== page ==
When Eric Auger and Joe Pari decided to bring their love of expression and costume to WaterFire nearly a decade back, they hadn’t the slightest idea how their passion for performance art would develop into a full-fledged studio and staff. The long-time friends began by crafting and donning their now-iconic Gargoyles as they came to life on the fire-lit banks of the Providence River for a bit of fun. As the public gathered to admire the intricate craftsmanship and immersive creativity, interest piqued and it wasn’t long before queries started rolling in.
Thus Ten31 was born, taking its name from the holiday where everyone embraces their imagination and make believe, Halloween. “It was validation,” Pari said of the initial response and public interest in their living statues. Suddenly, the pair were creating for a reason. First came the crew of Nutcrackers commissioned for a holiday event, closely followed by the White Birch trees. Each custom-order was a new undertaking, with Auger and Pari handcrafting and painting unique designs that were carefully fabricated pieces of fine art while remaining wearable.
Their costume collection grew as customer requests diversified, with finishes from bronzes and gold, to white marble and patina, and characters spanning history, cultures, nature and professions. Once a new costume was debuted, it came back to the closet, ready for future events and engagements, and as the closet grew, so did Ten31’s team of craftsman and women, producers and performers.
When I visit their new workshop space in Pawtucket, the true artisanship shines through. Boots with shiny new buttons line in a row and golden floral masks just back from a Boston Ballet benefit await careful cleaning and return to their categorized place. No detail goes unnoticed.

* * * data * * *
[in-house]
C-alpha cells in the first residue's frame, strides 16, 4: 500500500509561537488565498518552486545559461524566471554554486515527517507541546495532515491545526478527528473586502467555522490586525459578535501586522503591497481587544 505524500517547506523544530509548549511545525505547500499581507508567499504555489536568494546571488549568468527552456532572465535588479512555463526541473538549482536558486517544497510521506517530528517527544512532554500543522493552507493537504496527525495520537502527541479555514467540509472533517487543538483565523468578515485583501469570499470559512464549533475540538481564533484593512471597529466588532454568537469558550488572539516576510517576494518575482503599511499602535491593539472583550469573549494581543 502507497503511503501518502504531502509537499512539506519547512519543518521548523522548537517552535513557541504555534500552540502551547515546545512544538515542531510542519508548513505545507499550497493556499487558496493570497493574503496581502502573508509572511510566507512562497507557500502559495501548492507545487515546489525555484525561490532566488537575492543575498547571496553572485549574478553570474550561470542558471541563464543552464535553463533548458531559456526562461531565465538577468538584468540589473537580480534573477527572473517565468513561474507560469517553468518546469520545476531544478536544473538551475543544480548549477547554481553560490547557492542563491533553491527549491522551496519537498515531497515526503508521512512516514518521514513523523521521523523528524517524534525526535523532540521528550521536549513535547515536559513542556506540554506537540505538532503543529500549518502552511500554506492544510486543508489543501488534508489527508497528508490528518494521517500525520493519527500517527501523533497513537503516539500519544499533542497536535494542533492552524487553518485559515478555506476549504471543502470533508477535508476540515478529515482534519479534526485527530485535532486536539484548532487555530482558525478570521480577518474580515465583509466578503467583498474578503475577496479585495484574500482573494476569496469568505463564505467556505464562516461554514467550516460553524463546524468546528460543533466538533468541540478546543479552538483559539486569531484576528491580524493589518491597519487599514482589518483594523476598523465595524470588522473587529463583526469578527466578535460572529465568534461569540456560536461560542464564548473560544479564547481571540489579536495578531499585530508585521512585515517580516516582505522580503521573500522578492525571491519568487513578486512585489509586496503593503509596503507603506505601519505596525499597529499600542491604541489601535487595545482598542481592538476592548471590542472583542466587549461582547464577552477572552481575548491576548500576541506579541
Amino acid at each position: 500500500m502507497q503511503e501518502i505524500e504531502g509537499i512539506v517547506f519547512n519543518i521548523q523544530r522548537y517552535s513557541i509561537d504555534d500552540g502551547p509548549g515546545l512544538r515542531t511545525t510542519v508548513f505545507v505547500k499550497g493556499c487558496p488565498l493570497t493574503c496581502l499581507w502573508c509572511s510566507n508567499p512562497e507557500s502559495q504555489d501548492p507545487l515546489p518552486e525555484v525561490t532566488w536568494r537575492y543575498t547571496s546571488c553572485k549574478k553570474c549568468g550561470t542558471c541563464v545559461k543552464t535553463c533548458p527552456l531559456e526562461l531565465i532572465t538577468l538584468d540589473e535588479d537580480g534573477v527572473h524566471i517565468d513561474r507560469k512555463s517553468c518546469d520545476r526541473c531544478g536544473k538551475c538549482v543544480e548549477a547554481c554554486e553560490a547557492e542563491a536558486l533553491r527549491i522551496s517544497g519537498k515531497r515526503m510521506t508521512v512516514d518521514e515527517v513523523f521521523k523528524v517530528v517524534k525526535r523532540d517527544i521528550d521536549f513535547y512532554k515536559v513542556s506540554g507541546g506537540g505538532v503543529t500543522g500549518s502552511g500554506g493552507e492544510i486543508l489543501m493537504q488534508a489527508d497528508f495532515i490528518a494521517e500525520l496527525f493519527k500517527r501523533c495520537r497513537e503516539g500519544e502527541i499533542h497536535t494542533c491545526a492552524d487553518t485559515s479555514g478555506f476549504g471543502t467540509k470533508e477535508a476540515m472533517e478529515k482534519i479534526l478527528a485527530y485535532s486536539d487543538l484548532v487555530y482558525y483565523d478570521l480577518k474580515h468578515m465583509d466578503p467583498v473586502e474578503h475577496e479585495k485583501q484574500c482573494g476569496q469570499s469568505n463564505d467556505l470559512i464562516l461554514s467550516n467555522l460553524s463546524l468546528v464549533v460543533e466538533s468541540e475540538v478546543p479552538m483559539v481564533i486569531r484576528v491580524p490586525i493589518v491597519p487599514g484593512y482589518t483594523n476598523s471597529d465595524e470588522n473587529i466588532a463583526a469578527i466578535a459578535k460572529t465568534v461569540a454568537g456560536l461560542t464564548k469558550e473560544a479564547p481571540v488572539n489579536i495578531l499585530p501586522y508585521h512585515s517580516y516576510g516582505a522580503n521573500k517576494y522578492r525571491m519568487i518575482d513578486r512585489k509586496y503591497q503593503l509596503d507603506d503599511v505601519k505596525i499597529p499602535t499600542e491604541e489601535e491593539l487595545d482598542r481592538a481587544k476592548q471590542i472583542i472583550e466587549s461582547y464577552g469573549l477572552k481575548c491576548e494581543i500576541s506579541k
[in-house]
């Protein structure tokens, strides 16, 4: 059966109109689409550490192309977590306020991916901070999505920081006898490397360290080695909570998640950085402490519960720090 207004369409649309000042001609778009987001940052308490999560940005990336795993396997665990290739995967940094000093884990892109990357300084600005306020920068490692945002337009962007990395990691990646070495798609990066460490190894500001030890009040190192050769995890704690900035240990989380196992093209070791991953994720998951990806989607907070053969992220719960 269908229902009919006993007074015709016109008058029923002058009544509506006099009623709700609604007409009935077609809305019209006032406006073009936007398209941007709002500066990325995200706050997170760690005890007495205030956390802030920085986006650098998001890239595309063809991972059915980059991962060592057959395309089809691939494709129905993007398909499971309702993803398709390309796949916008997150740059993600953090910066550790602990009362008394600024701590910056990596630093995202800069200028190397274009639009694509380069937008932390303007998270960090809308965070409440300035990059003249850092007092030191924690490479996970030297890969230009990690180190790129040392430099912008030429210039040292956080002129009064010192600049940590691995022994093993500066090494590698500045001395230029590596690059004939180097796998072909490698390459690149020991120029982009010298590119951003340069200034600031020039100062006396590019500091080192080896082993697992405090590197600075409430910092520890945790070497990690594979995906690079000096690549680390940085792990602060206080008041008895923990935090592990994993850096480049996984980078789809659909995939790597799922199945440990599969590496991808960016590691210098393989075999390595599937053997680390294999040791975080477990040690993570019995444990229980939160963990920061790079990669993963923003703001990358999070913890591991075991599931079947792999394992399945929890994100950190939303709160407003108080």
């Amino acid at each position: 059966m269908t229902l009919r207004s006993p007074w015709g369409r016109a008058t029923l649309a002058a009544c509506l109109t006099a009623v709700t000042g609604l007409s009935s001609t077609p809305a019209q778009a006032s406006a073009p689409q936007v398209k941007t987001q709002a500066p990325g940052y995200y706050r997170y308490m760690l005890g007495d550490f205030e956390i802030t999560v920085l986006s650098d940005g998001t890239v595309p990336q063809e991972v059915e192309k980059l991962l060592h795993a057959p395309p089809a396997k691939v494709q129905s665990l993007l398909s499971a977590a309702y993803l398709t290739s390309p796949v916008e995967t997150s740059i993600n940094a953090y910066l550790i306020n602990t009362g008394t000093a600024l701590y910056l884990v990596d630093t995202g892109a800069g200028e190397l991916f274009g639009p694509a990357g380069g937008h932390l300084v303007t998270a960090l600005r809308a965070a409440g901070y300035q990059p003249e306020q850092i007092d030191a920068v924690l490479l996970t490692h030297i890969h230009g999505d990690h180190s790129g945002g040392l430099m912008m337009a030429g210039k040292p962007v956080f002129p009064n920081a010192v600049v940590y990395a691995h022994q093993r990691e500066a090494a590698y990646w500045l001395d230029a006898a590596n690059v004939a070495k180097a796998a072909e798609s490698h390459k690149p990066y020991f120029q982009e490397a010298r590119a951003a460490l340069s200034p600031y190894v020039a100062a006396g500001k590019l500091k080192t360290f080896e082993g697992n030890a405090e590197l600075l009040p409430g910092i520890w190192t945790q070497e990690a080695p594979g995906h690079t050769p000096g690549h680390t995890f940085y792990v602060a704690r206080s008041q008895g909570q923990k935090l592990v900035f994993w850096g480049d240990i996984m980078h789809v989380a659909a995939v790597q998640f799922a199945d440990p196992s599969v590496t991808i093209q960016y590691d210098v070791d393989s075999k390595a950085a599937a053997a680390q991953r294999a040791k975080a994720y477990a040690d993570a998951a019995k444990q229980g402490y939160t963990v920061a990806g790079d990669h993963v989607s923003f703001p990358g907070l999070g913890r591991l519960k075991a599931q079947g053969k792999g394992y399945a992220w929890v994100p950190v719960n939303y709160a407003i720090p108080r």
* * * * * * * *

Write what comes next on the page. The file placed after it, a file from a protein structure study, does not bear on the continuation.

As I step into the closet, rows and rows of costumes hang in garment bags and open cabinets reveal gilded hats, masks and an array of accessories. It’s a dress-up-lover’s dream, and Auger and Pari have been eager to open their cabinet of handicrafts to the public at recent in-studio events. They proudly share that 90% of the costumes are still produced in-studio – sewn, painted and perfected by a team of local artists. One look at their mermaid tail, covered in over 1,000 hand-cut and custom painted scales, and the worksmanship speaks for itself.
Ten31’s three-dimensional experiences allow art into unexpected places. Whether faces of hall-of-famers past for opening day at Fenway, topiary centerpieces at a wedding, or even a Jimi Hendrix statue that’s seen his fair share of private parties, the characters are all brought to life by a producer-performer team. Auger tells me that a storyline is integrated into each act, allowing audience to see past the per- son or the sculpture and be immersed in the beauty of the art. It’s art that is universally accessible. Some people get swept into their imaginations. Others tap into memories. Even the most reluctant viewer can relate to the humanity behind the mask.
“When you’re wearing a mask in front of someone, it gives people permission to speak freely,” says Auger of the unique and sometimes overwhelmingly personal audience reactions. At WaterFire, it’s not uncommon for a visitor to lean in and tell the Gargoyles a secret. It’s all a part of the connection, “transforming the energy the way any piece of artwork will successfully do,” says Pari.
The performers not only acknowledge these powerful moments, they embrace them, taking the energy from the crowd and both utilizing and recirculating it. Whether through silence or through movement, anyone who’s watched one of the statues in action knows that even the smallest of acknowledgments fail to go unnoticed.
Time seems to slow down around the pieces of living art. People hush, and contemplate, much in the way they would in a museum. There’s something spectacular about seeing that same reaction re-contextualized. It’s the moment when the public eye first sees the art in the everyday.